" The AI on display here isn’t outstanding, but the enemy’s sheer numbers and the verticality of the maps lead to some intense encounters that will had you facing off against foes in front of, behind, and above you. "
Indeed, teamwork is the name of the game in Warface, and Crytek has balanced the game’s classes – Assault, Sniper, Engineer, and Medic – around that fact. Each class comes with a primary weapon – an assault rifle, sniper rifle, shotgun, and SMG respectively – as well as a pistol and a knife, but the real difference comes from their unique abilities. For example, the assault class can drop more ammo for himself and his allies, the medic can heal the team and revive downed teammates, and the engineer can repair everyone’s armor and plant explosives. Every class has a role to play, and you’ll want one of each when you’re taking on the game’s co-op missions.
As mentioned earlier, the missions themselves are pretty standard. You’ll be dropped in an area by a helicopter, and tasked with eliminating a horde of computer controlled enemies. The AI on display here isn’t outstanding, but the enemy’s sheer numbers and the verticality of the maps lead to some intense encounters that will had you facing off against foes in front of, behind, and above you. Teamwork is crucial, especially when the game starts throwing its tougher enemies against you.
If a player dies and isn’t revived by a medic, he’ll become a spectator until the remainder of the team makes it to the next checkpoint and everyone is revived and ammo is restored. Checkpoints are spaced well, making each level tough but fair, and you’ll have to be on your toes and work with your team the whole way through if you want to come out intact. Thankfully, Warface is smart enough to go out of its way to encourage teamwork, offering bonus experience and in-game cash to teams that have one another’s back.
"There’s nothing that makes Warface stand out from the crowd. And so Crytek faces the same problem it’s had since 2007: the lack of an essential, must-play title in an ever-expanding genre that seems to have passed them by."
Unfortunately, the emphasis on teamwork doesn’t carry over the game’s multiplayer. There’s no respawn times, which means that it’s often faster to respawn and run back to where you were than wait for a medic to revive you, and you’ll often die before you need to worry about replenishing your ammo or have time to heal up or repair your armor. As a result, you’re multiplayer class of choice will largely depend on what weapons you prefer and how you like to play, as well as what you have available, as engineer and medic are not immediately unlocked from the start.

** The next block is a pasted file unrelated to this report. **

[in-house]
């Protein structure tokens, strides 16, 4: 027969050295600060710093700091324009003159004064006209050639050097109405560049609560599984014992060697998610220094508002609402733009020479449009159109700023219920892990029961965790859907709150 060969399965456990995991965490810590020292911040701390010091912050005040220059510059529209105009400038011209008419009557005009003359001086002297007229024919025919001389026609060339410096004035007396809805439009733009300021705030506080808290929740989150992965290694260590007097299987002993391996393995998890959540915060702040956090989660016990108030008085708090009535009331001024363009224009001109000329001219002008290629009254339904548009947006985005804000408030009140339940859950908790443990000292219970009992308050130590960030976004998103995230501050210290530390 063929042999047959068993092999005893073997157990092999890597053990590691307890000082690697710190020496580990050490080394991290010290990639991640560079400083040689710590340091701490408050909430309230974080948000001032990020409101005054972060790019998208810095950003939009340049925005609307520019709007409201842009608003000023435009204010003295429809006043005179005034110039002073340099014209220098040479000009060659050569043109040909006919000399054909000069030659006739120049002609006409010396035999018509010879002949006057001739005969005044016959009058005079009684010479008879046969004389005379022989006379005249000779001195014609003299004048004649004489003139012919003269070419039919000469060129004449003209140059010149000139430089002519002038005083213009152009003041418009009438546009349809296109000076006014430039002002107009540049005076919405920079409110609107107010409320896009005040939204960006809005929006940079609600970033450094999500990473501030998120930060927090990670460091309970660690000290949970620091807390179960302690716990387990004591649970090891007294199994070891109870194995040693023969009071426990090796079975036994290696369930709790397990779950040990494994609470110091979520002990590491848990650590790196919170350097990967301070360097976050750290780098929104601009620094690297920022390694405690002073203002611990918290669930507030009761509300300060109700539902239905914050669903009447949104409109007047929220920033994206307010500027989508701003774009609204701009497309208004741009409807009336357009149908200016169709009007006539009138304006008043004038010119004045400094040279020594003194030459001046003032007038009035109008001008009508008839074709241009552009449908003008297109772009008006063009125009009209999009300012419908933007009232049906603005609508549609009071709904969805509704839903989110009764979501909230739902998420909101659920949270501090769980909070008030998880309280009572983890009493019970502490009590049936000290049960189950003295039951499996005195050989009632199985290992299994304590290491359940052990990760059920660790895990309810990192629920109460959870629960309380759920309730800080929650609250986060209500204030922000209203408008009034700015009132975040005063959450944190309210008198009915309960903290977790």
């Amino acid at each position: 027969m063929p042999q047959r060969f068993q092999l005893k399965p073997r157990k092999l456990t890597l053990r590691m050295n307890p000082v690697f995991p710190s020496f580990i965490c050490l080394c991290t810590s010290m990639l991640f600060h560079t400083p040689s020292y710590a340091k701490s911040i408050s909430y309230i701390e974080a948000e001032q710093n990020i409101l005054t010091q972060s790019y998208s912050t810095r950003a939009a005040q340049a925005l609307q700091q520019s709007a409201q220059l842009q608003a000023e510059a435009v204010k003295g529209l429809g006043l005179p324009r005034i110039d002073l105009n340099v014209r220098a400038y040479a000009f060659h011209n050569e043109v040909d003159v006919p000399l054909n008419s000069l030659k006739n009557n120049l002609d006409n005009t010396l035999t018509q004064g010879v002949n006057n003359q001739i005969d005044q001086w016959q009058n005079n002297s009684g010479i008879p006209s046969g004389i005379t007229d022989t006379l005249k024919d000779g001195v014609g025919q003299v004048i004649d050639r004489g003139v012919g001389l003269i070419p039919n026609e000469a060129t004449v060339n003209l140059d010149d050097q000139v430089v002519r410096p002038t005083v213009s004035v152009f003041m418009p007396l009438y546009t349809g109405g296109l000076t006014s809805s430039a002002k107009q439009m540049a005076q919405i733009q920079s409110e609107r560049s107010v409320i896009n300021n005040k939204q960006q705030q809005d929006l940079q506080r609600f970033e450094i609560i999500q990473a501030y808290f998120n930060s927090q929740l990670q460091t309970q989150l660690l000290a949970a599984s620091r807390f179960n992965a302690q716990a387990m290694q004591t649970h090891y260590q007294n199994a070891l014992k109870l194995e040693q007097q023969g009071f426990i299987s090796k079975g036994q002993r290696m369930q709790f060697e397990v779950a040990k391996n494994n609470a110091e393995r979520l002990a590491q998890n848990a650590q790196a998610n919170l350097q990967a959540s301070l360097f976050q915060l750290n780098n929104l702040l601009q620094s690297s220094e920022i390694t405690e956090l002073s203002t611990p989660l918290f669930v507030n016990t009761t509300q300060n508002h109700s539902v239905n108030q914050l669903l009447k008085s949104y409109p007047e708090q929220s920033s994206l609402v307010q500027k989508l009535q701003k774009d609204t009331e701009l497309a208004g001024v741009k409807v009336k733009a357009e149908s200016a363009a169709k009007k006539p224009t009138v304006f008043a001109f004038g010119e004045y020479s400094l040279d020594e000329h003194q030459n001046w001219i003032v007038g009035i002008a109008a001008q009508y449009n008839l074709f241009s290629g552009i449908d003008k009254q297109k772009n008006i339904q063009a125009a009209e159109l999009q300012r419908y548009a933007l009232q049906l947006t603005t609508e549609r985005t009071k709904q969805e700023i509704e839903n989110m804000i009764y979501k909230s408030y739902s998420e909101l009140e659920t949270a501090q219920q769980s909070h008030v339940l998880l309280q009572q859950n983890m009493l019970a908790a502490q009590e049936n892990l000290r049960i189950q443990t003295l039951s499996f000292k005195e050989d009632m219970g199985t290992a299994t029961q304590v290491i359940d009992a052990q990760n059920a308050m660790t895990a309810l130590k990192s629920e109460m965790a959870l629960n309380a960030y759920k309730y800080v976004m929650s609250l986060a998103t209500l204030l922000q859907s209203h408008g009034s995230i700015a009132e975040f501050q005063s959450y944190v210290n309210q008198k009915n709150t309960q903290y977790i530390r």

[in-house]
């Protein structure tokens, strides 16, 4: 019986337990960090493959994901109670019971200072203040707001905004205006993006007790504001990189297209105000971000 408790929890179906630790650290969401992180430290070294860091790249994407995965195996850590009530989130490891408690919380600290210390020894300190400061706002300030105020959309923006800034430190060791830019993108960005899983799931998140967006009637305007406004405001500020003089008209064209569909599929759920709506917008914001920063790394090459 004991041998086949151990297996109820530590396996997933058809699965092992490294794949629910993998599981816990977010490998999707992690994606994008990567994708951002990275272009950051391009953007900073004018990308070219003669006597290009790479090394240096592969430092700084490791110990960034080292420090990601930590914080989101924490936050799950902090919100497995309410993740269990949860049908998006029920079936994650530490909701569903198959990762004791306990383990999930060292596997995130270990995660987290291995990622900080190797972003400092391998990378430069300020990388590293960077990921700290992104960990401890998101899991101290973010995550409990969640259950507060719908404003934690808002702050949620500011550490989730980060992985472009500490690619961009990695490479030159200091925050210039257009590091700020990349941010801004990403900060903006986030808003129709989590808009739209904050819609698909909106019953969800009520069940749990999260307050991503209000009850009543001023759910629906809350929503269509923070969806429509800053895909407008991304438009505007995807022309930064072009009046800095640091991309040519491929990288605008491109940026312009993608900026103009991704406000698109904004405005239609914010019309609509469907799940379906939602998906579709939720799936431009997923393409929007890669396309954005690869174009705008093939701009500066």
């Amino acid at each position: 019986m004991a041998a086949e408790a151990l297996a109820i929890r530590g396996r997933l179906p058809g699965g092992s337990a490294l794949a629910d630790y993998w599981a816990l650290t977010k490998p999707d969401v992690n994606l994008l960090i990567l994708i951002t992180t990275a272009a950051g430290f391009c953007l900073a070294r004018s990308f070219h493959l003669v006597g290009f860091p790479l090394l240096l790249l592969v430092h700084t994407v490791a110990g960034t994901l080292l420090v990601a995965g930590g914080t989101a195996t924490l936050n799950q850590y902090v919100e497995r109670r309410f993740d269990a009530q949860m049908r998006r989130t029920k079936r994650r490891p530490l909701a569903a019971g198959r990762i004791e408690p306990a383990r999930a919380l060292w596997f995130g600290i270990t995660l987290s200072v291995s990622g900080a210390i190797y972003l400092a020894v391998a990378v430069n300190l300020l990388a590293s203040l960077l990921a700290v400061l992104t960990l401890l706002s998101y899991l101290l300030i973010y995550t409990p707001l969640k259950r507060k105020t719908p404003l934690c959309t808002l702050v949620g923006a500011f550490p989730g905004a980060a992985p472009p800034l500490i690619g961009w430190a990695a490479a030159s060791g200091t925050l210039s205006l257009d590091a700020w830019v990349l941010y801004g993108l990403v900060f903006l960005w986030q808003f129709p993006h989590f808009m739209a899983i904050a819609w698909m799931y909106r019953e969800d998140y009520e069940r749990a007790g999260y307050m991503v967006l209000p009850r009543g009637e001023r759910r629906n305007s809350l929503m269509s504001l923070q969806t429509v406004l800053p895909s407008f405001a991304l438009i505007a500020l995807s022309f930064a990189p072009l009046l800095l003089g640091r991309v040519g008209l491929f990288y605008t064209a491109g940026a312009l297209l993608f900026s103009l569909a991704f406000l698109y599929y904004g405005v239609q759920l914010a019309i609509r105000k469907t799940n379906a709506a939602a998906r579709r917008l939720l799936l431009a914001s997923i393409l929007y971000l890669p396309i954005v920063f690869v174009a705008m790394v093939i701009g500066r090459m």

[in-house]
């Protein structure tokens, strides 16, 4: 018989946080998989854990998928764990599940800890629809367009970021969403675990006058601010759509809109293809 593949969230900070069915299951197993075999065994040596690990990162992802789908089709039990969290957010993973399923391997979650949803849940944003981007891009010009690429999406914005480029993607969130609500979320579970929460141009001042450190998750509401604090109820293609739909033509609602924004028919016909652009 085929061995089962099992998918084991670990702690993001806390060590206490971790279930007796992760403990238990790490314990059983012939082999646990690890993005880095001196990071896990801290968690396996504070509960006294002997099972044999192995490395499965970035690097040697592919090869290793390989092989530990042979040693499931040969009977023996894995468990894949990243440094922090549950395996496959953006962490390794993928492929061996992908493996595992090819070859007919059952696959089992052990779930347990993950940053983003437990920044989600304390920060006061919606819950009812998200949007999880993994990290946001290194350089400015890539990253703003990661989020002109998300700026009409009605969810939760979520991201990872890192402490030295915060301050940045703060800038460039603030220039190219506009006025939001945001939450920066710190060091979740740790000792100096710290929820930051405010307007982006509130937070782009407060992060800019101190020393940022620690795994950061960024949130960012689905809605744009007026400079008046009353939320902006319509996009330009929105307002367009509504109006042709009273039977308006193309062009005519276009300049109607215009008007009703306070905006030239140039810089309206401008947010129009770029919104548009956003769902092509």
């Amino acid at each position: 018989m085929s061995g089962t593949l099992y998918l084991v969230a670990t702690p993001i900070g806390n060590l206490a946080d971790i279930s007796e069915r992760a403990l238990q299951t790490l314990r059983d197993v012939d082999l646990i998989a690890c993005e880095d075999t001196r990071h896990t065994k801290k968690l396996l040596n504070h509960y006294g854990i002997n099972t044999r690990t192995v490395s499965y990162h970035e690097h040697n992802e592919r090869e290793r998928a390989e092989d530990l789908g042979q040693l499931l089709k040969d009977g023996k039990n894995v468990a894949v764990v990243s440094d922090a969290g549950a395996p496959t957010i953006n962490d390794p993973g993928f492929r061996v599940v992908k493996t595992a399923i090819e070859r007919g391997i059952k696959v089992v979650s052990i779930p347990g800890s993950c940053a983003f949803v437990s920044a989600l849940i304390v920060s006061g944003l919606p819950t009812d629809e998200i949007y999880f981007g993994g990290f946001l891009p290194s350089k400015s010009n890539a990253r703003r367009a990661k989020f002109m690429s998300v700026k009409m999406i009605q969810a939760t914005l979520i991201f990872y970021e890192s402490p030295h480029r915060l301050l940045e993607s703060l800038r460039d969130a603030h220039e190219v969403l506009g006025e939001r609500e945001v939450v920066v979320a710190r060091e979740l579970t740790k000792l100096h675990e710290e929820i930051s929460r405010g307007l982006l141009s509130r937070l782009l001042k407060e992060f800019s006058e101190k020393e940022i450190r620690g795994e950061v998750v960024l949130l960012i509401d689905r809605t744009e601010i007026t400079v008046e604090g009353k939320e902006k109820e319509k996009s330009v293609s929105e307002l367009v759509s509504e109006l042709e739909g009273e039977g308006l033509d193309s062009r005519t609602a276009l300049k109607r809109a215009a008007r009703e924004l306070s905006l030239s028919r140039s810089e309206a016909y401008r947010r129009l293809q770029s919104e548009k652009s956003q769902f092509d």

Of course, Warface is a free to play title, which means that there are lots of things to unlock and multiple ways to go about unlocking them. There are three types of in-game currency: crowns, cash, and kredits. Crowns are earned from co-op missions, cash is earned from just about everything, and credits are the real money option. Some items are only available via one of these, while some can be purchased multiple ways.
Unfortunately, most purchases are really only rentals, meaning that you’ll only have access to the weapons or armor you buy for a few real world days, while others will lose durability after you use them. While some items can be unlocked permanently, most items fall into one of these two camps, meaning you’ll have to keep paying if you want to keep using them. This takes away from any feeling of accomplishment you get when you “purchase” an item, especially since the in-game currencies, especially crowns, are awarded at a glacial pace.
Still, if that were the only problem that Warface faced, it might be enough. But it isn’t. It’s a perfectly competent shooter, but that isn’t enough anymore. The genre is too crowded, and there are too many superior games on the market, even in the free-to-play space, such as Team Fortress 2, Tribes: Ascend, and Blacklight: Retribution, all of which have better free-to-play models and unique identities. There’s nothing that makes Warface stand out from the crowd. And so Crytek faces the same problem it’s had since 2007: the lack of an essential, must-play title in an ever-expanding genre that seems to have passed them by.
This game was reviewed on the PC.
Graphically impressive. Gunplay, climbing, and sliding mechanics are fun. Maps feature a lot of verticality and encourage teamwork. Good implementation of classes in co-op play.
“Been there, done that” feeling permeates the game. Initial start-up takes a long time. You have to go throw Gface and a web browser to play. You don’t really own most of the things you buy. Classes don’t really matter in competitive multiplayer.
Warface is a pretty, competent shooter with a poor free-to-play model than doesn’t do anything to stand out from the crowd, and in an age with an overabundance shooters and a number of excellent free-to-play titles, that simply isn’t good enough.